probably not use blobs however.
- Add a Skype user or SkypeOut phone number to your contact list.
Adding SkypeOut numbers in this way is only properly supported
starting in Clisk 2.2.0.
For a Skype user, specify the user's Skype ID after the command.
If this is a new user that has not asked for your contact details already,
you will be prompted for a message to send that
will introduce you to the contact you are adding. As in Skype itself, this
message will be sent to the user with a request for contact details.
Starting in Clisk 2.2.0,
you can avoid this prompt if you like by including your introductory
message after the ID you are adding on the command line.
If the user already sent you a request for contact details, the prompt
for introductory text will not appear; the addition will just be made
Starting in Clisk 2.2.0, you can also use the addUser command
to add SkypeOut phone numbers to your contact list. To do this, specify
the full phone number to add on the command line. Include the country
code prefix, such as "+1" for US numbers. You can also
include a name by which Skype should identify the number in your
contact list. You can specify this on the command line after the
phone number or just let Clisk ask you for it.
Delete a Skype user or SkypeOut phone number from your contact list.
Specify the user's Skype ID or the SkypeOut number after the command.
The user or phone number will be removed from your contact list. If
you are deleting a Skype user, the user will see
that you are no longer sharing contact details.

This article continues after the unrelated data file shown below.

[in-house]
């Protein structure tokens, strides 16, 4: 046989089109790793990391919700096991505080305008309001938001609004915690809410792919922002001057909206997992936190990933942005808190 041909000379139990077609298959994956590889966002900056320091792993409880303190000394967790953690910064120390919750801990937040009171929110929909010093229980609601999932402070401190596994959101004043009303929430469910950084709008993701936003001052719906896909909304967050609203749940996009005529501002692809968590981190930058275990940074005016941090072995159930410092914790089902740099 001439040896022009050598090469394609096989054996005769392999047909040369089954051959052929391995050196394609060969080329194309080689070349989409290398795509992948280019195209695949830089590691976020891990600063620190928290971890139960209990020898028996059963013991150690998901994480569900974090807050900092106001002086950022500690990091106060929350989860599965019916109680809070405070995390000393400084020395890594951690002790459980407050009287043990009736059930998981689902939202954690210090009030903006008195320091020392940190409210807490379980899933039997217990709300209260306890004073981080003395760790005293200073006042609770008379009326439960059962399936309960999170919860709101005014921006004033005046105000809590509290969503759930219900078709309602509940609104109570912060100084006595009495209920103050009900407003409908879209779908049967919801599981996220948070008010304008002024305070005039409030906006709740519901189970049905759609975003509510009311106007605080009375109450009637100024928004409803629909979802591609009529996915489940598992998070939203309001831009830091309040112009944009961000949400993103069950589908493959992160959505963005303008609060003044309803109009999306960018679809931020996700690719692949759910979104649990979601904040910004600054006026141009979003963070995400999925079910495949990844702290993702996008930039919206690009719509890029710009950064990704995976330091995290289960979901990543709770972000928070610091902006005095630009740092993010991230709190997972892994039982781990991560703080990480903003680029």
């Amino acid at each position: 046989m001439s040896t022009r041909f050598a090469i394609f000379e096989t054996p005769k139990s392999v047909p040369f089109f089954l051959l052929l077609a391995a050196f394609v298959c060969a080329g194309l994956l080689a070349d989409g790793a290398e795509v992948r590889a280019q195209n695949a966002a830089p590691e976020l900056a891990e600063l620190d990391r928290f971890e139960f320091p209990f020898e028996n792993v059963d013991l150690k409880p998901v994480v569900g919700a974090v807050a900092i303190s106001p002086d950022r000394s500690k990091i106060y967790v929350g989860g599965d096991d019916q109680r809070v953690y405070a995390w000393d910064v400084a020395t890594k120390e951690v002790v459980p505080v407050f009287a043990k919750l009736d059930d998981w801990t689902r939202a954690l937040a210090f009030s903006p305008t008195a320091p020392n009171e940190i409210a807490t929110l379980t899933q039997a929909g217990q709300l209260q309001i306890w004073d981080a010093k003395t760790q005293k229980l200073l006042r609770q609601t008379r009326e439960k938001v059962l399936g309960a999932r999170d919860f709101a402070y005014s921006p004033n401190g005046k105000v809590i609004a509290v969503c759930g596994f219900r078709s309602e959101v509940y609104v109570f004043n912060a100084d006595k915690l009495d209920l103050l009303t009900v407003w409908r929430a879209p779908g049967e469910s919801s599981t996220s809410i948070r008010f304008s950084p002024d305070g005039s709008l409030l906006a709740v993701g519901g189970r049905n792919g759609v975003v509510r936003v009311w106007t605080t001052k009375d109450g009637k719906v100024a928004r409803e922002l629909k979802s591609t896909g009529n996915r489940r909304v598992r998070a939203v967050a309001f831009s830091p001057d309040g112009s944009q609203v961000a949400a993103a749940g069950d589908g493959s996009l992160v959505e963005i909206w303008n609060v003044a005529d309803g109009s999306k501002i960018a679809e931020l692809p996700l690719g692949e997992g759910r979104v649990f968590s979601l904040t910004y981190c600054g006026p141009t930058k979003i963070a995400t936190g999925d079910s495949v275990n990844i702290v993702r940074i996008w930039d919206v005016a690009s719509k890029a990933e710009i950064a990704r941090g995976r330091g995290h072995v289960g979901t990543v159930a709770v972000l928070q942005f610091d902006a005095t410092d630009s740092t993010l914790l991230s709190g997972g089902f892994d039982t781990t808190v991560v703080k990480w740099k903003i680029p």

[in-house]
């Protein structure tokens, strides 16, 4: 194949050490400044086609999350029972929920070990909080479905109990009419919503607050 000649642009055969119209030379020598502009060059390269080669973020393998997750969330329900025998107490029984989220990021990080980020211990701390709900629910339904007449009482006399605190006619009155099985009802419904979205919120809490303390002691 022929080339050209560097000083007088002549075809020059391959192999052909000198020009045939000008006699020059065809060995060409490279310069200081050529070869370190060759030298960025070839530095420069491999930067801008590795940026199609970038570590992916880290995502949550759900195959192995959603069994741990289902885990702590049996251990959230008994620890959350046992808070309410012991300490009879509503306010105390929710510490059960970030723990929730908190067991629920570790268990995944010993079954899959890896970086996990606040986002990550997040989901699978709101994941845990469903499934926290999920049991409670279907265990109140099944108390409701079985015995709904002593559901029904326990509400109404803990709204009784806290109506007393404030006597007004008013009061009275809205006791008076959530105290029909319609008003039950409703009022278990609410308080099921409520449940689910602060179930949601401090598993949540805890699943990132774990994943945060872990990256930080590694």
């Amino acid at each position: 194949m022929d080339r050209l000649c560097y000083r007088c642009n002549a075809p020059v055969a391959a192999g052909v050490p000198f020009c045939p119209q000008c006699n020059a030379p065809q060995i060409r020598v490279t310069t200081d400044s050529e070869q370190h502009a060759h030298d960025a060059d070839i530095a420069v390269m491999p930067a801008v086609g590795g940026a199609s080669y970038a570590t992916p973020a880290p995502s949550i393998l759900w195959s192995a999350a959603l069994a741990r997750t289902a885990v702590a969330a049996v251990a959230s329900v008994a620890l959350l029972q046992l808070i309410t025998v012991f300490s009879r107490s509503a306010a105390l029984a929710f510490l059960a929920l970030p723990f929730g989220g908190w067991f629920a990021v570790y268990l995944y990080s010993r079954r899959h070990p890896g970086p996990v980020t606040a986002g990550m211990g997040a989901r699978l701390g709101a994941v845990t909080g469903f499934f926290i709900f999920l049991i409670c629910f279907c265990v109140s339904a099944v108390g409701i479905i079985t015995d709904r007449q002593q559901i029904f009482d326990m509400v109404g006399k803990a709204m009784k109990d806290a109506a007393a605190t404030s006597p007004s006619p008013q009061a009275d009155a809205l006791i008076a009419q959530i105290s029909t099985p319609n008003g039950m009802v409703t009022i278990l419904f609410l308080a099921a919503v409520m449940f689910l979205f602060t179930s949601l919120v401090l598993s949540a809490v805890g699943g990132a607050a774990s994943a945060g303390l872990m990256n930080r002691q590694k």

Block a user.
Specify the user's Skype ID after the command.
When you block a user, the user will see you as permanently offline
but will not see you as not sharing contact details.
Note that blocking a user in Clisk does not automatically delete the
user as well. To do both, use both the block and
This command can also block phone numbers.
- Unblock a user.
Specify the user's Skype ID after the command.
Unblocking a user will again allow contact (text and voice) between
you and the user and will let the user see your online status.
Note that unblocking a user does not also re-add the user to your
contact list if you deleted the user at some point. To add the user
to your contact list, use the addUser command.
This command can also unblock phone numbers.
- List blocked users.
- Handle incoming authorization requests from users who want you to
share contact details with them. This command has several
- Type auth l to list all pending authorization requests,
one per line.
- Type auth by itself to handle the first pending authorization
- Type auth followed by a number to handle a particular
request; for example, auth 3 will handle the third request